Delta Rae Carries the Fire
Delta Rae Carries the Fire
-Concert Reviewed by Diana Mumford–
With music inspired by folktales and southern culture, Delta Rae has sold out shows nationwide. The Jefferson Theatre in Charlottesville, VA was no exception. The house was packed on February 20 for the North Carolina native group’s second headlining show. The band’s blend of folk and pop-rock brought in fans eager to escape the cold to hear songs steeped in sweet tea and southern mythos.
Delta Rae’s musical clout stems from the harmonies of their four main vocalists–siblings Brittany, Ian, and Eric Holljes and Elizabeth Hopkins. Rounding out the sextet are Mike McKee and Grant Emerson on drums and bass, respectively.
After performances from openers Angelica Garcia and The Falls, Delta Rae emerged from backstage with little fanfare and clad in simple black attire. Then the party began. The entire venue came alive at Delta Rae’s first note, writhing and dancing en masse. It’s unmistakable—these people are talented. Their performance felt raw and exciting, but it should be noted that it has taken years of hard work to create so much electricity. Over time, these musicians have morphed into professional performers with an undeniable stage presence.
The band’s repertoire mostly included songs from their first official full-length album, Carry the Fire. Listeners will note that while the album is well constructed, and enjoyable, it pales in comparison to their live performances. In contrast to Delta Rae’s adrenaline-fueled shows, the music feels sterile. Studio versions of the band’s songs are a little too polished. Listen to Delta Rae in the car or on headphones, it’s difficult to interact or even absorb the lyrics. The human element that makes their live shows so thrilling has been stripped away, leaving behind clean, predictable vocal harmonies and unadventurous instrumentals.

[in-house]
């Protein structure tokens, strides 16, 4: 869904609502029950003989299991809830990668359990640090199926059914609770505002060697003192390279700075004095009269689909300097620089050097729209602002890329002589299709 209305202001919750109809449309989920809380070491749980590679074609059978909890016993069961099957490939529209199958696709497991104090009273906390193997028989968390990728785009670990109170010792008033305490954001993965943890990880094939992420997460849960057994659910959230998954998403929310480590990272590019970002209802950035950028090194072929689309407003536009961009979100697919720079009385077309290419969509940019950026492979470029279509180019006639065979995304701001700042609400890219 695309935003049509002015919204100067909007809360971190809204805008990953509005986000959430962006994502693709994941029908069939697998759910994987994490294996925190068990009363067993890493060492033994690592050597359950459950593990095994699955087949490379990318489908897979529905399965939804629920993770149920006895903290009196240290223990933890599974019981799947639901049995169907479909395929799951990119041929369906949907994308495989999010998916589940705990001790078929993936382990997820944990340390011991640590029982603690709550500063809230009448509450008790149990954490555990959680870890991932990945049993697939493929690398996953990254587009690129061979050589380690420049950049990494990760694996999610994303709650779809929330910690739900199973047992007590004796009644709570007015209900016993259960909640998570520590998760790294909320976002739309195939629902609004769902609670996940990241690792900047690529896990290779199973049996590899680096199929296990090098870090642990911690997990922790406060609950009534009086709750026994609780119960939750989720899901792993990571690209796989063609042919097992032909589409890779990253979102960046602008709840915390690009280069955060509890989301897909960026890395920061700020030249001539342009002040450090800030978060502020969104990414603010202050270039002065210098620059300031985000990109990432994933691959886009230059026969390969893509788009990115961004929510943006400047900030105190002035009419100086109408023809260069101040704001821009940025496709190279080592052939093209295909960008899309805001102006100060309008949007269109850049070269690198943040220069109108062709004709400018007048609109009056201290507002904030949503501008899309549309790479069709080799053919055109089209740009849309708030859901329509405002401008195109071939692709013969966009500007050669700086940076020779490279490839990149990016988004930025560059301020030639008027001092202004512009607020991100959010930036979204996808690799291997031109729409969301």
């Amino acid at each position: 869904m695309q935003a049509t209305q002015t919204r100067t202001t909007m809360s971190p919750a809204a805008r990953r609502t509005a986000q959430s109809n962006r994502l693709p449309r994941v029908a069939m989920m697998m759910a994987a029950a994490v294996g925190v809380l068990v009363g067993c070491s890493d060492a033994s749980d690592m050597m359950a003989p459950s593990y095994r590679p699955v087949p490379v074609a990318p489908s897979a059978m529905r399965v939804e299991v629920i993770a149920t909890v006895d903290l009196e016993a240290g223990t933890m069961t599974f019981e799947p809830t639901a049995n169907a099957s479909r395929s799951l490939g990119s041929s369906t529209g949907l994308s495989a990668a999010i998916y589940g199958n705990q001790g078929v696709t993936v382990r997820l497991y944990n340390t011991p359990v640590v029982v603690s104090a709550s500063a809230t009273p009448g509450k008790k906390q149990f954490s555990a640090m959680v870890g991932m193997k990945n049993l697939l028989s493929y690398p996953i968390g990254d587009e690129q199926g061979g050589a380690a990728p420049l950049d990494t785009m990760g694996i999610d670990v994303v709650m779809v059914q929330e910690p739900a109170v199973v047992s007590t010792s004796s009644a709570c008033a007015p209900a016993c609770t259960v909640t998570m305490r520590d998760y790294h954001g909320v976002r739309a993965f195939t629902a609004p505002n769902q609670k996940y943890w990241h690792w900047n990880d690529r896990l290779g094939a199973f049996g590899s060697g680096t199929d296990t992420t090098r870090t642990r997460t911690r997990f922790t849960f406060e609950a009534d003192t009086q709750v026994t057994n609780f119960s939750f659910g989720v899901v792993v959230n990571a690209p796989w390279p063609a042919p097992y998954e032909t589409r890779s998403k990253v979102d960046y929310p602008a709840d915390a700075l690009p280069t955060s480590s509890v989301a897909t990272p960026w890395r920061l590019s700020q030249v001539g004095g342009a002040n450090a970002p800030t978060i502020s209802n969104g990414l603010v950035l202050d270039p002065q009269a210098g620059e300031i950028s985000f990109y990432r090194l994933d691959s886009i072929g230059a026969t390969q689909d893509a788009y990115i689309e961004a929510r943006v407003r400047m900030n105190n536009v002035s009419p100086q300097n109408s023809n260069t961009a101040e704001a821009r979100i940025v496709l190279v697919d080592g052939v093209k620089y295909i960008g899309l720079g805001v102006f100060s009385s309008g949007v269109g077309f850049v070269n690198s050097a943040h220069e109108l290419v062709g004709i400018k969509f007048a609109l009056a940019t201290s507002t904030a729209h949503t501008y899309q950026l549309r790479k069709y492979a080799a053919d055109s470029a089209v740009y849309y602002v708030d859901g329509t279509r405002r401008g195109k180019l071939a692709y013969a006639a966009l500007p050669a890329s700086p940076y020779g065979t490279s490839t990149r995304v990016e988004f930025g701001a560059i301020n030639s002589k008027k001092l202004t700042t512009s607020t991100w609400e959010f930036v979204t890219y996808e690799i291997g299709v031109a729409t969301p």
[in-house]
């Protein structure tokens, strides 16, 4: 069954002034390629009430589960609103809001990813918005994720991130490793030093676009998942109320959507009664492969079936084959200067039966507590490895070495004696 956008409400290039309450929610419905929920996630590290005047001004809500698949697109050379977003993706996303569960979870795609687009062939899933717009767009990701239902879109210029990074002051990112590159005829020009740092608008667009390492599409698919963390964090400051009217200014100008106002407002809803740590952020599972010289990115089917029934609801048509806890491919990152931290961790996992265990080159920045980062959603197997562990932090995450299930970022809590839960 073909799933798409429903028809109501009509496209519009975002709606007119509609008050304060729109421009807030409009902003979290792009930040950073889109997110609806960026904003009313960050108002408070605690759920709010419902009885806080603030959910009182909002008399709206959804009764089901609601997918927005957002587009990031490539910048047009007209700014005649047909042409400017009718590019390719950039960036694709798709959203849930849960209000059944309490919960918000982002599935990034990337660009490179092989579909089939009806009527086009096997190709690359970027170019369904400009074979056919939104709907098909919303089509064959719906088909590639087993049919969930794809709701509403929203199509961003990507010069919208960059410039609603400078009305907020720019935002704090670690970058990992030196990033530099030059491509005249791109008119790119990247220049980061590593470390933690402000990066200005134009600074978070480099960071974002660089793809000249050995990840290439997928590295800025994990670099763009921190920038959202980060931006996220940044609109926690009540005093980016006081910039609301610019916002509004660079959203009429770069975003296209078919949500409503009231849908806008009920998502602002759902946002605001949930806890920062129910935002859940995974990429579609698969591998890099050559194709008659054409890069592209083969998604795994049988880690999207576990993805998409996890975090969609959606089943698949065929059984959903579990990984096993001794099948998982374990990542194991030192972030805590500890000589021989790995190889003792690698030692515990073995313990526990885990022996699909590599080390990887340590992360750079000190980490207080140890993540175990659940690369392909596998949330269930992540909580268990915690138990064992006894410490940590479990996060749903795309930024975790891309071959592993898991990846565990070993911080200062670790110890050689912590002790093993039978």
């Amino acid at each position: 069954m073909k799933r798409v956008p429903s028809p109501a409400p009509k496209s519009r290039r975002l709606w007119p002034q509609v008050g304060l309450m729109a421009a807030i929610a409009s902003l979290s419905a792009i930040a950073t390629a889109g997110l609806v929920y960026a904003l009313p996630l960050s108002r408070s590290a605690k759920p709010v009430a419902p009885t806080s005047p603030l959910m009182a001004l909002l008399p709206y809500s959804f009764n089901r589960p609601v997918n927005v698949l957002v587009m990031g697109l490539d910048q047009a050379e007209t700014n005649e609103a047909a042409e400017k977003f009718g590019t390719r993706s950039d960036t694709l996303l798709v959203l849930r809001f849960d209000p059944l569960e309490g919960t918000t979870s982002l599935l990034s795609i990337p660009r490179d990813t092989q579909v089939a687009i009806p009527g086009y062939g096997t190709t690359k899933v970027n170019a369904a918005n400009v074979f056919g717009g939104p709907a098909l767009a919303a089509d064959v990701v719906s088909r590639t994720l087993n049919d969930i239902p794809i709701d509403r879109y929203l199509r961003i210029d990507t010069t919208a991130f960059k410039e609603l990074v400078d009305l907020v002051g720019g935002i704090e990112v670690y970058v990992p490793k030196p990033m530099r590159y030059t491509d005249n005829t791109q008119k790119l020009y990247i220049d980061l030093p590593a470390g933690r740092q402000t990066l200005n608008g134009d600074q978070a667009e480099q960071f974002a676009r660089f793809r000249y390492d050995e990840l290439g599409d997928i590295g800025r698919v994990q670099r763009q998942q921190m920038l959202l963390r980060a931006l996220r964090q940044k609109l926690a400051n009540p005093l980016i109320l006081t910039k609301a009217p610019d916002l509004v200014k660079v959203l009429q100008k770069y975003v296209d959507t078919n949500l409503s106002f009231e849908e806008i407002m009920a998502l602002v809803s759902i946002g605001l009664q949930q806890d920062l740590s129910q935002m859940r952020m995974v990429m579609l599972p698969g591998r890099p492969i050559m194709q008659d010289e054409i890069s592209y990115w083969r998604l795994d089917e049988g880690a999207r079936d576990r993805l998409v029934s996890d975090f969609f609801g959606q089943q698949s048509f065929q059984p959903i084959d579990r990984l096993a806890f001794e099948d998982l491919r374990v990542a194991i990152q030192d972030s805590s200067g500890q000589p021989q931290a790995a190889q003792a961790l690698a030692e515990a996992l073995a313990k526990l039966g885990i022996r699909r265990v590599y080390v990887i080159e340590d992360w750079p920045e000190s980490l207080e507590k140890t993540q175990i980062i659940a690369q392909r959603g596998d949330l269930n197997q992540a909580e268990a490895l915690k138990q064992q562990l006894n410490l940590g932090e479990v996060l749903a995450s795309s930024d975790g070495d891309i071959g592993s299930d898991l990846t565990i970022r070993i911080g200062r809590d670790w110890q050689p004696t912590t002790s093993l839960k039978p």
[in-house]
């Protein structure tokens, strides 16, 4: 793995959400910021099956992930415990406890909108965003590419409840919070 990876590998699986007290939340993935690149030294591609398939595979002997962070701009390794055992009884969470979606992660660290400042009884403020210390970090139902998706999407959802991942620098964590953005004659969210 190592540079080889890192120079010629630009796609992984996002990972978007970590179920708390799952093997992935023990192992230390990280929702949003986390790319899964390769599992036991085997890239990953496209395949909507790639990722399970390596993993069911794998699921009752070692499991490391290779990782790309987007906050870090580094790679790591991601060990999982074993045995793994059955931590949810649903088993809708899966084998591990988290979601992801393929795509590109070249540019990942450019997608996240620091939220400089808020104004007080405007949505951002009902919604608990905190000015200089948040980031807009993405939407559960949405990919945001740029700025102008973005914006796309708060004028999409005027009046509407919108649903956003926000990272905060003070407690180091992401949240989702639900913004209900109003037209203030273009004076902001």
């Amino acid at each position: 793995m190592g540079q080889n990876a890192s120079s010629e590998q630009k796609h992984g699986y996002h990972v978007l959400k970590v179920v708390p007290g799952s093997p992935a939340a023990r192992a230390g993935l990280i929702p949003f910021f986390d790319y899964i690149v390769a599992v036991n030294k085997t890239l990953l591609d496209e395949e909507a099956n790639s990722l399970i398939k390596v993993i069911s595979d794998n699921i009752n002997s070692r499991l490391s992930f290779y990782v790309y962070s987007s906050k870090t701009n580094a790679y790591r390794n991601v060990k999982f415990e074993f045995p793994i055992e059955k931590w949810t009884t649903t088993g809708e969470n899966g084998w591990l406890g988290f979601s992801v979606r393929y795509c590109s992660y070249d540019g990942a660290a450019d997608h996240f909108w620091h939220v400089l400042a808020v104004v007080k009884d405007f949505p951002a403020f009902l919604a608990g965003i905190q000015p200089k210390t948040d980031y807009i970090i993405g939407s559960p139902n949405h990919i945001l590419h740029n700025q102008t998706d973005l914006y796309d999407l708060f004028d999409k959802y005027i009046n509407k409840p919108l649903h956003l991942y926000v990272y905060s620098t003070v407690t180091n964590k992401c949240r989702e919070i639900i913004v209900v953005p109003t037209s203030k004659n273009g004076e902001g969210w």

Not the case on stage. During the performance of their first single, “Bottom of the River,” unprompted, the crowd stomped and whooped along with the band, mimicking their energy. ”Hold my hand,” the audience called. Delta Rae responded, “Ooh, baby, it’s a long way down to the bottom of the river,” slamming chains to the floor. Delta Rae has always given high voltage performances, but now it’s apparent they’ve grown more comfortable owning the venue. Thursday night, they belted out harmonies while jumping, dancing, and running around the stage, choreographing crashing instruments with their movements.
Regardless of their overly refined studio album, on February 20th, Delta Rae certainly carried the fire to the stage. In person, the audience could hear and feel the band’s voices crescendo and the instruments swell. Delta Rae has come a long way from the sparsely populated bar scenes where they got their start. Now playing to densely packed, sold out shows, their live performances are so natural and warm that it feels as if they are giving the audience permission to borrow a piece of their musical soul.
This will be a big year for Delta Rae. The band has recently set out on tour and they have a new studio album in the works. Their success shows no time of slowing any time soon. For those of us without tickets, however, we can only hope that they soon learn to bring the same intensity and emotion of their stage demeanor to the record store and streaming radio stations.
Post photo courtesy of http://www.indyweek.com